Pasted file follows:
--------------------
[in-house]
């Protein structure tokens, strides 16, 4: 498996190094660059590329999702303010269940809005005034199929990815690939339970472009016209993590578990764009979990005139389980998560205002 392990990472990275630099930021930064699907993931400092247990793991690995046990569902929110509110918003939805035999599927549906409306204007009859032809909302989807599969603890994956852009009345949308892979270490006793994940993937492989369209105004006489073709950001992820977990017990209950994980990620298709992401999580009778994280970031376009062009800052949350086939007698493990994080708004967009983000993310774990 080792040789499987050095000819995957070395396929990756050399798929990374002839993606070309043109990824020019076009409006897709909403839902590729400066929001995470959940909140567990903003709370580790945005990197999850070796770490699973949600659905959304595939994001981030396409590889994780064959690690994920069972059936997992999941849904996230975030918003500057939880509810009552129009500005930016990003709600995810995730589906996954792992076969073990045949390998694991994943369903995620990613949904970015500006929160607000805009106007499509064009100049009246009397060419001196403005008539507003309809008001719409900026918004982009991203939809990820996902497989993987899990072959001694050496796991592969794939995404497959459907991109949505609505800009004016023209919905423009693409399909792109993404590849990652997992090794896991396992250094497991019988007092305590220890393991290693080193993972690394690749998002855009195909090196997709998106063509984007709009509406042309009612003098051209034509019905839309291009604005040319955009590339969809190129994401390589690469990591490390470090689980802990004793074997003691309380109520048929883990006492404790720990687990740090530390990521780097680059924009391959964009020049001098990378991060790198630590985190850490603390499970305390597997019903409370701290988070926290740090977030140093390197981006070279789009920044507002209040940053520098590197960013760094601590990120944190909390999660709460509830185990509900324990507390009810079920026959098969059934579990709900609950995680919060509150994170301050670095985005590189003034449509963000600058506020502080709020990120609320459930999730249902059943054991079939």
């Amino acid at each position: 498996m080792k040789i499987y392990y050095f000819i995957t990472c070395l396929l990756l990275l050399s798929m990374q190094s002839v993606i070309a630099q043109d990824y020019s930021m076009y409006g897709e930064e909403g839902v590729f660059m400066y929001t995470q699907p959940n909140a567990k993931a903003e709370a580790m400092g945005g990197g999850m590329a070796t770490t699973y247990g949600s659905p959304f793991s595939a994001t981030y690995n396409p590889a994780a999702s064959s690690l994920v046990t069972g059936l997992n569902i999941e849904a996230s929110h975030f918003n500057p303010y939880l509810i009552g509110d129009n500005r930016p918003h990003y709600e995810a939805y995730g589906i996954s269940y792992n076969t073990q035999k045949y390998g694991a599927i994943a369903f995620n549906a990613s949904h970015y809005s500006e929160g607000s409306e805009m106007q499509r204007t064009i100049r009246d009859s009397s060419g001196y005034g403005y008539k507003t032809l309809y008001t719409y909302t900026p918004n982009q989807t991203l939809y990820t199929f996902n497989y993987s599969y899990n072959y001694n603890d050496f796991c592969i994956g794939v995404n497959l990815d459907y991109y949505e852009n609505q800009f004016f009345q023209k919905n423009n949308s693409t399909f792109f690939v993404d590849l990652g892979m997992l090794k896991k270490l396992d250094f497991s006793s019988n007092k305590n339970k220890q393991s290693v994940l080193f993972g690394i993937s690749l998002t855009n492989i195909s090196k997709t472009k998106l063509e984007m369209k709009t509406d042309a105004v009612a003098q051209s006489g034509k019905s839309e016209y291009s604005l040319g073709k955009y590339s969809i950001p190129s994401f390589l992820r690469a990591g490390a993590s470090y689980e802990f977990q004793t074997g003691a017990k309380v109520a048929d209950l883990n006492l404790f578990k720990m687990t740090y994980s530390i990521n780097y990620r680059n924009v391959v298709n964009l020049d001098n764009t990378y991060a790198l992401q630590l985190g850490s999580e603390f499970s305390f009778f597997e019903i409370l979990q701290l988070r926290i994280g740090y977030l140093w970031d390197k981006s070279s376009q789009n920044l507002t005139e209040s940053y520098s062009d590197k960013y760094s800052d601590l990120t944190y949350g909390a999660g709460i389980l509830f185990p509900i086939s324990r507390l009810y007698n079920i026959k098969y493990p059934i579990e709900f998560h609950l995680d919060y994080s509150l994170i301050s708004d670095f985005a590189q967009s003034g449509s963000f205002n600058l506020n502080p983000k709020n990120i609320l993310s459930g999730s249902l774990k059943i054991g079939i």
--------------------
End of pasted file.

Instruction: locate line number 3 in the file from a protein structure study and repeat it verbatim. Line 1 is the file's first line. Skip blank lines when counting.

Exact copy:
């Amino acid at each position: 498996m080792k040789i499987y392990y050095f000819i995957t990472c070395l396929l990756l990275l050399s798929m990374q190094s002839v993606i070309a630099q043109d990824y020019s930021m076009y409006g897709e930064e909403g839902v590729f660059m400066y929001t995470q699907p959940n909140a567990k993931a903003e709370a580790m400092g945005g990197g999850m590329a070796t770490t699973y247990g949600s659905p959304f793991s595939a994001t981030y690995n396409p590889a994780a999702s064959s690690l994920v046990t069972g059936l997992n569902i999941e849904a996230s929110h975030f918003n500057p303010y939880l509810i009552g509110d129009n500005r930016p918003h990003y709600e995810a939805y995730g589906i996954s269940y792992n076969t073990q035999k045949y390998g694991a599927i994943a369903f995620n549906a990613s949904h970015y809005s500006e929160g607000s409306e805009m106007q499509r204007t064009i100049r009246d009859s009397s060419g001196y005034g403005y008539k507003t032809l309809y008001t719409y909302t900026p918004n982009q989807t991203l939809y990820t199929f996902n497989y993987s599969y899990n072959y001694n603890d050496f796991c592969i994956g794939v995404n497959l990815d459907y991109y949505e852009n609505q800009f004016f009345q023209k919905n423009n949308s693409t399909f792109f690939v993404d590849l990652g892979m997992l090794k896991k270490l396992d250094f497991s006793s019988n007092k305590n339970k220890q393991s290693v994940l080193f993972g690394i993937s690749l998002t855009n492989i195909s090196k997709t472009k998106l063509e984007m369209k709009t509406d042309a105004v009612a003098q051209s006489g034509k019905s839309e016209y291009s604005l040319g073709k955009y590339s969809i950001p190129s994401f390589l992820r690469a990591g490390a993590s470090y689980e802990f977990q004793t074997g003691a017990k309380v109520a048929d209950l883990n006492l404790f578990k720990m687990t740090y994980s530390i990521n780097y990620r680059n924009v391959v298709n964009l020049d001098n764009t990378y991060a790198l992401q630590l985190g850490s999580e603390f499970s305390f009778f597997e019903i409370l979990q701290l988070r926290i994280g740090y977030l140093w970031d390197k981006s070279s376009q789009n920044l507002t005139e209040s940053y520098s062009d590197k960013y760094s800052d601590l990120t944190y949350g909390a999660g709460i389980l509830f185990p509900i086939s324990r507390l009810y007698n079920i026959k098969y493990p059934i579990e709900f998560h609950l995680d919060y994080s509150l994170i301050s708004d670095f985005a590189q967009s003034g449509s963000f205002n600058l506020n502080p983000k709020n990120i609320l993310s459930g999730s249902l774990k059943i054991g079939i």